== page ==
National Parliaments and the EU

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National Parliaments and the EU


This paper, published by the

Jean Monnet European Centre of Excellenceat the University of Leeds in April 2002, looks into the role of national parliaments in the development and further integration of the EU.

The paper states that, with few exceptions, they have had a very limited role in reviewing, overseeing, monitoring, controlling or influencing EU legislation. Few have had an influential role in respect of the control of the positions adopted in Council meetings by national Ministers. Some have had a genuinely hostile and obstructive attitude towards MEPs and have been reluctant to share information, resources, premises let alone ideas with them on an on-going basis that would permit them to influence policy outcomes at EU level. Instead, in some states some national parliaments have depicted the EP as a rival for authority and implicitly for the loyalties of the citizens within their states. It has taken years for this situation to be remedied. Even now, there are legacies of unwillingness on the part of national MPs for genuine dialogue and effective ongoing debate with the EP, says the author of the paper, Professor Juliet Lodge.

National parliaments’ influence vis-à-vis the EU – the Commission, the Council and the EP, as well as the Committee of Regions and ECOSOC – remains at best weak. While dialogue is desirable, it is not practicable to add an another layer of ‘talk’ onto the system. National MPs were not especially effective before direct elections, and the dual mandate is cumbersome and a heavy individual burden on MPs, underlines the report.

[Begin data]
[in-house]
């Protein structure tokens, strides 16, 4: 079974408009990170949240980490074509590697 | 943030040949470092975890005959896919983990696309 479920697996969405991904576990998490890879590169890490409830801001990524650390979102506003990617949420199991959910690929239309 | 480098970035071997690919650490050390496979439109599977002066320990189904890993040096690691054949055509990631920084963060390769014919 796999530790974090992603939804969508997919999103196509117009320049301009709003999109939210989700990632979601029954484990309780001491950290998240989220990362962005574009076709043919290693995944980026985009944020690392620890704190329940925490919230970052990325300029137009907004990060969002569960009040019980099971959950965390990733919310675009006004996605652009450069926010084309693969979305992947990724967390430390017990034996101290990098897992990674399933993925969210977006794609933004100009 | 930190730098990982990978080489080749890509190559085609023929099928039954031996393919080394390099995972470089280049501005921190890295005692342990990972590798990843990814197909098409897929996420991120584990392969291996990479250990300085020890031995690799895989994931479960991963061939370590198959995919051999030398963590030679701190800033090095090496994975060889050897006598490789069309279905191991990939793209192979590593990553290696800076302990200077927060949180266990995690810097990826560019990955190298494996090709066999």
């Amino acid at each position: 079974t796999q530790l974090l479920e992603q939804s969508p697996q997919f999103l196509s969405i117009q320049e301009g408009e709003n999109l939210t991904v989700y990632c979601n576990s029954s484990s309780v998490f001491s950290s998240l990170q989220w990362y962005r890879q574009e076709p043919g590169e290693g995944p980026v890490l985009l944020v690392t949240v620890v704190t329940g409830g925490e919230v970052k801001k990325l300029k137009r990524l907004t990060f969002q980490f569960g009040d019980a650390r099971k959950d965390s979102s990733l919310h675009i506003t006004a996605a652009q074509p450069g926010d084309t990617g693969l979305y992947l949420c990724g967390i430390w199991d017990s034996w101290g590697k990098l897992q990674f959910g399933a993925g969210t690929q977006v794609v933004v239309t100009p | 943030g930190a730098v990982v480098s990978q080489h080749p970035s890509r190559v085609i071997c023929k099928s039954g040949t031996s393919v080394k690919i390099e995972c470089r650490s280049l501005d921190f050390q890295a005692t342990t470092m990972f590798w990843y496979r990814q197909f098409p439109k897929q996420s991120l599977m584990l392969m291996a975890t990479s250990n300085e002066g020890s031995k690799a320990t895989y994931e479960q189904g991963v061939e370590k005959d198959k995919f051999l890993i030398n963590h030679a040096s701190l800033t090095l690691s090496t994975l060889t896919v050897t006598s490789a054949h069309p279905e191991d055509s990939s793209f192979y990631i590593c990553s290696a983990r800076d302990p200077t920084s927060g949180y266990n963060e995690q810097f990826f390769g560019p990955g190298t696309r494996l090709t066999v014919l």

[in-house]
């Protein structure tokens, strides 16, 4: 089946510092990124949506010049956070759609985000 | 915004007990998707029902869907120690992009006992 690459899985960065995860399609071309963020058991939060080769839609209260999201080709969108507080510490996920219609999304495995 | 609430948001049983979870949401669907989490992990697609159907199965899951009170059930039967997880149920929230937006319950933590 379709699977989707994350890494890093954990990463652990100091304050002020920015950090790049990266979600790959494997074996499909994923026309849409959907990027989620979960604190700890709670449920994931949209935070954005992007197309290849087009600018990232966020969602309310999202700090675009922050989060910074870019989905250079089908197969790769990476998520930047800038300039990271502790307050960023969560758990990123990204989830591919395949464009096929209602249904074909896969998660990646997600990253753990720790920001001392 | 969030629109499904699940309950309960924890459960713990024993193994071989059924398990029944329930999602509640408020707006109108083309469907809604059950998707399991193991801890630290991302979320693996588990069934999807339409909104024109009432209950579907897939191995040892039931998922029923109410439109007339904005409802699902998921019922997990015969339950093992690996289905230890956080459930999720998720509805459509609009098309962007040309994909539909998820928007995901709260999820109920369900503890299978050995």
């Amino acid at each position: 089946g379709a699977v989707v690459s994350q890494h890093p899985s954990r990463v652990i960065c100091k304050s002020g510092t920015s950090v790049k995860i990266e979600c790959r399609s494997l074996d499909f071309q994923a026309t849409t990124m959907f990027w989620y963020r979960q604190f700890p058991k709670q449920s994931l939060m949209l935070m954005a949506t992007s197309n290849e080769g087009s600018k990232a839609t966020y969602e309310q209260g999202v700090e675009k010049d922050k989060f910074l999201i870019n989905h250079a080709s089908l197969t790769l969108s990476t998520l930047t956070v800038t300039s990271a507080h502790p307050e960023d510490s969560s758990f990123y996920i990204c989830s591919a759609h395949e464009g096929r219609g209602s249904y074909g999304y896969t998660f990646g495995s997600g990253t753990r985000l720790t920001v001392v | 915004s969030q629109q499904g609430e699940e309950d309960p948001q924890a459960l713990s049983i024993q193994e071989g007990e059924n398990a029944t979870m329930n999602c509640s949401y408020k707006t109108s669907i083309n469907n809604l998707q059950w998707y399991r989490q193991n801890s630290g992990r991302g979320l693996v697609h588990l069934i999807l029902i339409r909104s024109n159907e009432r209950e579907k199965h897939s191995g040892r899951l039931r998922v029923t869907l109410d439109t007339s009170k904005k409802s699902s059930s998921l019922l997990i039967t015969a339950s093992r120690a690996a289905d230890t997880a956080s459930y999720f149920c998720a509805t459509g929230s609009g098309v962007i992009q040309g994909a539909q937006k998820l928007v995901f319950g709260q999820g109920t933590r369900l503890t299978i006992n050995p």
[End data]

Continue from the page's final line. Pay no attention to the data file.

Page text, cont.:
The paper suggest three possible ways for the national parliaments to play a genuine role vis-à-vis EU level issues directly rather than via the medium of another institution (the EP) or Euro level parties. It does not probe the expansion of the EP’s power (which is inevitable and desirable). It addresses purely the potential role for national parliaments in respect of discrete policy areas under pillar III, links with the EP, and reform and oversight of Euratom:

  1. National parliaments should develop their potential for two-way communication to use, refine and exploit existing procedures in order to have a complementary role in discrete (sensitive) policy areas open to rapid development under pillar III and in respect of European Council ‘instructions’ and major policy initiatives.
  2. National parliaments should engage with their citizens to discern and distill public views which they can present to each other an to EU institutions via the periodic convening of a Think-Tank-Forum of National Parliaments in existing EU buildings (no new institution is prescribed).
  3. National parliaments and the EP should examine the Euratom treaty to enhance democratic accountability for policy priorities and options in respect of nuclear energy and related environmental and public health concerns.

Download the of this paper.  

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